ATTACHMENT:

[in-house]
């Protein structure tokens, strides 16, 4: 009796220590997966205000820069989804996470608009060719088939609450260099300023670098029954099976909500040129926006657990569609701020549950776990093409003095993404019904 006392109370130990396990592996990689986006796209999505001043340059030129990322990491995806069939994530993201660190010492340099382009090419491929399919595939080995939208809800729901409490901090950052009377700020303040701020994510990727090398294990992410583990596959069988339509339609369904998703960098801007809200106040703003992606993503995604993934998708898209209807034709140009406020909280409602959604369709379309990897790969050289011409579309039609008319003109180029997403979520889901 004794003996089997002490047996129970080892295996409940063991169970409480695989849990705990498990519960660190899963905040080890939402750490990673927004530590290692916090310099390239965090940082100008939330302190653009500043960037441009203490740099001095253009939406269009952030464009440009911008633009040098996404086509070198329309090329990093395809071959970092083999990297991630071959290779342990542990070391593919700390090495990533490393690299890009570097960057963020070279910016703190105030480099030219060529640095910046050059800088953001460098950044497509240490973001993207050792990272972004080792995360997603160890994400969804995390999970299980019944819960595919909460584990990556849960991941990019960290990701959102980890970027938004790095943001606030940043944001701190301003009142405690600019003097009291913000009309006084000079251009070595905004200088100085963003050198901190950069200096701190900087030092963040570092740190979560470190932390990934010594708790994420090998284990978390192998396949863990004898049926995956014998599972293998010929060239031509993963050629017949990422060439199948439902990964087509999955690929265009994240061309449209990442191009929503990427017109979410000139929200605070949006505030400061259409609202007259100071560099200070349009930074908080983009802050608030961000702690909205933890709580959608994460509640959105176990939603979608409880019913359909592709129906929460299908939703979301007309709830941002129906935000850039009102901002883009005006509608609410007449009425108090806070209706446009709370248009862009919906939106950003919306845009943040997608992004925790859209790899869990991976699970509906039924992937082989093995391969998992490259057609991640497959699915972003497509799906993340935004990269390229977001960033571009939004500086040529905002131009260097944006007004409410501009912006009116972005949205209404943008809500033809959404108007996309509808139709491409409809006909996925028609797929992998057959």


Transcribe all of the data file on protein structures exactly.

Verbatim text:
[in-house]
């Protein structure tokens, strides 16, 4: 009796220590997966205000820069989804996470608009060719088939609450260099300023670098029954099976909500040129926006657990569609701020549950776990093409003095993404019904 006392109370130990396990592996990689986006796209999505001043340059030129990322990491995806069939994530993201660190010492340099382009090419491929399919595939080995939208809800729901409490901090950052009377700020303040701020994510990727090398294990992410583990596959069988339509339609369904998703960098801007809200106040703003992606993503995604993934998708898209209807034709140009406020909280409602959604369709379309990897790969050289011409579309039609008319003109180029997403979520889901 004794003996089997002490047996129970080892295996409940063991169970409480695989849990705990498990519960660190899963905040080890939402750490990673927004530590290692916090310099390239965090940082100008939330302190653009500043960037441009203490740099001095253009939406269009952030464009440009911008633009040098996404086509070198329309090329990093395809071959970092083999990297991630071959290779342990542990070391593919700390090495990533490393690299890009570097960057963020070279910016703190105030480099030219060529640095910046050059800088953001460098950044497509240490973001993207050792990272972004080792995360997603160890994400969804995390999970299980019944819960595919909460584990990556849960991941990019960290990701959102980890970027938004790095943001606030940043944001701190301003009142405690600019003097009291913000009309006084000079251009070595905004200088100085963003050198901190950069200096701190900087030092963040570092740190979560470190932390990934010594708790994420090998284990978390192998396949863990004898049926995956014998599972293998010929060239031509993963050629017949990422060439199948439902990964087509999955690929265009994240061309449209990442191009929503990427017109979410000139929200605070949006505030400061259409609202007259100071560099200070349009930074908080983009802050608030961000702690909205933890709580959608994460509640959105176990939603979608409880019913359909592709129906929460299908939703979301007309709830941002129906935000850039009102901002883009005006509608609410007449009425108090806070209706446009709370248009862009919906939106950003919306845009943040997608992004925790859209790899869990991976699970509906039924992937082989093995391969998992490259057609991640497959699915972003497509799906993340935004990269390229977001960033571009939004500086040529905002131009260097944006007004409410501009912006009116972005949205209404943008809500033809959404108007996309509808139709491409409809006909996925028609797929992998057959």